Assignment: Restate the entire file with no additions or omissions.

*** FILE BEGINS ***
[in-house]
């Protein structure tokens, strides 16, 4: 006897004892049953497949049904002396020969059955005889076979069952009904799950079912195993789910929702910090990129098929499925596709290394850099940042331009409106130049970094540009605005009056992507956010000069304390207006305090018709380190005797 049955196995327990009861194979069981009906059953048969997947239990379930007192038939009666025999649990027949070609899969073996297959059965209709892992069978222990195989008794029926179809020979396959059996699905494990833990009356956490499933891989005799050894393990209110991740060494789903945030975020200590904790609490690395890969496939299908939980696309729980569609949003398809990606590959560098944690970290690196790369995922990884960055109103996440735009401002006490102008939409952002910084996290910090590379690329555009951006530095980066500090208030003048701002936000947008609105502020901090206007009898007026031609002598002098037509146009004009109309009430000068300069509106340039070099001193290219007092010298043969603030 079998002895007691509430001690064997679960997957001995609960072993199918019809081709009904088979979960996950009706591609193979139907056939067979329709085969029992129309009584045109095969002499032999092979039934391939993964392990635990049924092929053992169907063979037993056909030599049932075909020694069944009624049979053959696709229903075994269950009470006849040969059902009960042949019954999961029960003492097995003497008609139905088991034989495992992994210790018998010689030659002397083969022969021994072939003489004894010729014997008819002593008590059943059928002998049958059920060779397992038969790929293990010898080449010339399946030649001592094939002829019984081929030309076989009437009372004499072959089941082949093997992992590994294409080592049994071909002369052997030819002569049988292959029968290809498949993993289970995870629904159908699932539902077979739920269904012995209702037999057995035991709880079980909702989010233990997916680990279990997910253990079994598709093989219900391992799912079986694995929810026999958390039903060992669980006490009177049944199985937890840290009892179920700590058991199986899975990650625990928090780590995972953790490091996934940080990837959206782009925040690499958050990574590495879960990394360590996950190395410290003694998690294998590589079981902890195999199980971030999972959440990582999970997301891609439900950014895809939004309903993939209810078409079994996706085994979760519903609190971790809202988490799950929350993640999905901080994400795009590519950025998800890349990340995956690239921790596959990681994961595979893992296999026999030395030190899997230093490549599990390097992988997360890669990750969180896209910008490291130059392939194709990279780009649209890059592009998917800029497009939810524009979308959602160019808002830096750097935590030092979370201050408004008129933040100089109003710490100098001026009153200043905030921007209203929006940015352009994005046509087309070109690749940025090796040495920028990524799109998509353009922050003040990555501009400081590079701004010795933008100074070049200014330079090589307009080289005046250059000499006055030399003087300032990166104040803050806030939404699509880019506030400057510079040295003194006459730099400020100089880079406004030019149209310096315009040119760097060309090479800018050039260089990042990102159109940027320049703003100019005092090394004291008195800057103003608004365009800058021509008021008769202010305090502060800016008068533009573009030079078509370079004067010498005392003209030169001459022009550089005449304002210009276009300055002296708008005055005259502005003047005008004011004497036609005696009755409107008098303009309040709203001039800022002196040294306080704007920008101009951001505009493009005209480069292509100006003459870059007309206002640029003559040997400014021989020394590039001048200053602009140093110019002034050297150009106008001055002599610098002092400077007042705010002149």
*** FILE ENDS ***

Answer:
[in-house]
């Protein structure tokens, strides 16, 4: 006897004892049953497949049904002396020969059955005889076979069952009904799950079912195993789910929702910090990129098929499925596709290394850099940042331009409106130049970094540009605005009056992507956010000069304390207006305090018709380190005797 049955196995327990009861194979069981009906059953048969997947239990379930007192038939009666025999649990027949070609899969073996297959059965209709892992069978222990195989008794029926179809020979396959059996699905494990833990009356956490499933891989005799050894393990209110991740060494789903945030975020200590904790609490690395890969496939299908939980696309729980569609949003398809990606590959560098944690970290690196790369995922990884960055109103996440735009401002006490102008939409952002910084996290910090590379690329555009951006530095980066500090208030003048701002936000947008609105502020901090206007009898007026031609002598002098037509146009004009109309009430000068300069509106340039070099001193290219007092010298043969603030 079998002895007691509430001690064997679960997957001995609960072993199918019809081709009904088979979960996950009706591609193979139907056939067979329709085969029992129309009584045109095969002499032999092979039934391939993964392990635990049924092929053992169907063979037993056909030599049932075909020694069944009624049979053959696709229903075994269950009470006849040969059902009960042949019954999961029960003492097995003497008609139905088991034989495992992994210790018998010689030659002397083969022969021994072939003489004894010729014997008819002593008590059943059928002998049958059920060779397992038969790929293990010898080449010339399946030649001592094939002829019984081929030309076989009437009372004499072959089941082949093997992992590994294409080592049994071909002369052997030819002569049988292959029968290809498949993993289970995870629904159908699932539902077979739920269904012995209702037999057995035991709880079980909702989010233990997916680990279990997910253990079994598709093989219900391992799912079986694995929810026999958390039903060992669980006490009177049944199985937890840290009892179920700590058991199986899975990650625990928090780590995972953790490091996934940080990837959206782009925040690499958050990574590495879960990394360590996950190395410290003694998690294998590589079981902890195999199980971030999972959440990582999970997301891609439900950014895809939004309903993939209810078409079994996706085994979760519903609190971790809202988490799950929350993640999905901080994400795009590519950025998800890349990340995956690239921790596959990681994961595979893992296999026999030395030190899997230093490549599990390097992988997360890669990750969180896209910008490291130059392939194709990279780009649209890059592009998917800029497009939810524009979308959602160019808002830096750097935590030092979370201050408004008129933040100089109003710490100098001026009153200043905030921007209203929006940015352009994005046509087309070109690749940025090796040495920028990524799109998509353009922050003040990555501009400081590079701004010795933008100074070049200014330079090589307009080289005046250059000499006055030399003087300032990166104040803050806030939404699509880019506030400057510079040295003194006459730099400020100089880079406004030019149209310096315009040119760097060309090479800018050039260089990042990102159109940027320049703003100019005092090394004291008195800057103003608004365009800058021509008021008769202010305090502060800016008068533009573009030079078509370079004067010498005392003209030169001459022009550089005449304002210009276009300055002296708008005055005259502005003047005008004011004497036609005696009755409107008098303009309040709203001039800022002196040294306080704007920008101009951001505009493009005209480069292509100006003459870059007309206002640029003559040997400014021989020394590039001048200053602009140093110019002034050297150009106008001055002599610098002092400077007042705010002149």